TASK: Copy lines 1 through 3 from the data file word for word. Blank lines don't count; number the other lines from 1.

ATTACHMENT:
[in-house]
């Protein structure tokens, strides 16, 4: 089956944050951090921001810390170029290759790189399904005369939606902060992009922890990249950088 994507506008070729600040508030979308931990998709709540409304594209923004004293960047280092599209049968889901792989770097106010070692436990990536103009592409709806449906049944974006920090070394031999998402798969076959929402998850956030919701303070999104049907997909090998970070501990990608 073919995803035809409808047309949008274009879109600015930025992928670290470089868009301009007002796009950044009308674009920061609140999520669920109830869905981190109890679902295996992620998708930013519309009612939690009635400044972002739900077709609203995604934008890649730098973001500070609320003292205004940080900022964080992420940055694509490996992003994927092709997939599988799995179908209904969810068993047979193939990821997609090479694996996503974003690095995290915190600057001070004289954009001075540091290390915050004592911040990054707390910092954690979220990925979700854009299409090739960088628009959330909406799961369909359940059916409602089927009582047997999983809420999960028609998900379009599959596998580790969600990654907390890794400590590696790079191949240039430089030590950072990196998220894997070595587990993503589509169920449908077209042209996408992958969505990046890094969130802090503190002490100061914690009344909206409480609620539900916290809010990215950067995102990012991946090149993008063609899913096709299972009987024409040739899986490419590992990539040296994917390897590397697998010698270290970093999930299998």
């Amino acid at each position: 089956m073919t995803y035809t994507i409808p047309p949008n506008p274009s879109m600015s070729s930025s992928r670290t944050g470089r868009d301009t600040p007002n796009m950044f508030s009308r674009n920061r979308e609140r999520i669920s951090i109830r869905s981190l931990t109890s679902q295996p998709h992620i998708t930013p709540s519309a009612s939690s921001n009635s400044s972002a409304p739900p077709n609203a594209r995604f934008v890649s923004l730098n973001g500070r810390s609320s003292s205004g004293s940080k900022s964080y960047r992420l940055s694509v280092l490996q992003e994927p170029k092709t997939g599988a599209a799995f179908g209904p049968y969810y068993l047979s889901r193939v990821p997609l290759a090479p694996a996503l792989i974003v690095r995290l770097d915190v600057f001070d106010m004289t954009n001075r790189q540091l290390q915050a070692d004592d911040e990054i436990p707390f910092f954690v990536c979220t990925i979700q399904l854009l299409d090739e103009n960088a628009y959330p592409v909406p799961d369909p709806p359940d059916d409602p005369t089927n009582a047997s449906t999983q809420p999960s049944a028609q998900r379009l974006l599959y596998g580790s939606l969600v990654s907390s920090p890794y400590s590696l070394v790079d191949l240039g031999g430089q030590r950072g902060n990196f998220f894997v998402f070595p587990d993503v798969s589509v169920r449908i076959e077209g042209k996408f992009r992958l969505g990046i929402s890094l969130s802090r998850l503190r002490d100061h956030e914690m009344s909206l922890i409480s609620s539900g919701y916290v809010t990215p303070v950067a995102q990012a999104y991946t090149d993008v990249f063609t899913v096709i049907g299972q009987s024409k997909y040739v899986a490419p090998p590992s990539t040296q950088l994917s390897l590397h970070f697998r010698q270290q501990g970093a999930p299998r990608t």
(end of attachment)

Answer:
[in-house]
């Protein structure tokens, strides 16, 4: 089956944050951090921001810390170029290759790189399904005369939606902060992009922890990249950088 994507506008070729600040508030979308931990998709709540409304594209923004004293960047280092599209049968889901792989770097106010070692436990990536103009592409709806449906049944974006920090070394031999998402798969076959929402998850956030919701303070999104049907997909090998970070501990990608 073919995803035809409808047309949008274009879109600015930025992928670290470089868009301009007002796009950044009308674009920061609140999520669920109830869905981190109890679902295996992620998708930013519309009612939690009635400044972002739900077709609203995604934008890649730098973001500070609320003292205004940080900022964080992420940055694509490996992003994927092709997939599988799995179908209904969810068993047979193939990821997609090479694996996503974003690095995290915190600057001070004289954009001075540091290390915050004592911040990054707390910092954690979220990925979700854009299409090739960088628009959330909406799961369909359940059916409602089927009582047997999983809420999960028609998900379009599959596998580790969600990654907390890794400590590696790079191949240039430089030590950072990196998220894997070595587990993503589509169920449908077209042209996408992958969505990046890094969130802090503190002490100061914690009344909206409480609620539900916290809010990215950067995102990012991946090149993008063609899913096709299972009987024409040739899986490419590992990539040296994917390897590397697998010698270290970093999930299998």
């Amino acid at each position: 089956m073919t995803y035809t994507i409808p047309p949008n506008p274009s879109m600015s070729s930025s992928r670290t944050g470089r868009d301009t600040p007002n796009m950044f508030s009308r674009n920061r979308e609140r999520i669920s951090i109830r869905s981190l931990t109890s679902q295996p998709h992620i998708t930013p709540s519309a009612s939690s921001n009635s400044s972002a409304p739900p077709n609203a594209r995604f934008v890649s923004l730098n973001g500070r810390s609320s003292s205004g004293s940080k900022s964080y960047r992420l940055s694509v280092l490996q992003e994927p170029k092709t997939g599988a599209a799995f179908g209904p049968y969810y068993l047979s889901r193939v990821p997609l290759a090479p694996a996503l792989i974003v690095r995290l770097d915190v600057f001070d106010m004289t954009n001075r790189q540091l290390q915050a070692d004592d911040e990054i436990p707390f910092f954690v990536c979220t990925i979700q399904l854009l299409d090739e103009n960088a628009y959330p592409v909406p799961d369909p709806p359940d059916d409602p005369t089927n009582a047997s449906t999983q809420p999960s049944a028609q998900r379009l974006l599959y596998g580790s939606l969600v990654s907390s920090p890794y400590s590696l070394v790079d191949l240039g031999g430089q030590r950072g902060n990196f998220f894997v998402f070595p587990d993503v798969s589509v169920r449908i076959e077209g042209k996408f992009r992958l969505g990046i929402s890094l969130s802090r998850l503190r002490d100061h956030e914690m009344s909206l922890i409480s609620s539900g919701y916290v809010t990215p303070v950067a995102q990012a999104y991946t090149d993008v990249f063609t899913v096709i049907g299972q009987s024409k997909y040739v899986a490419p090998p590992s990539t040296q950088l994917s390897l590397h970070f697998r010698q270290q501990g970093a999930p299998r990608t």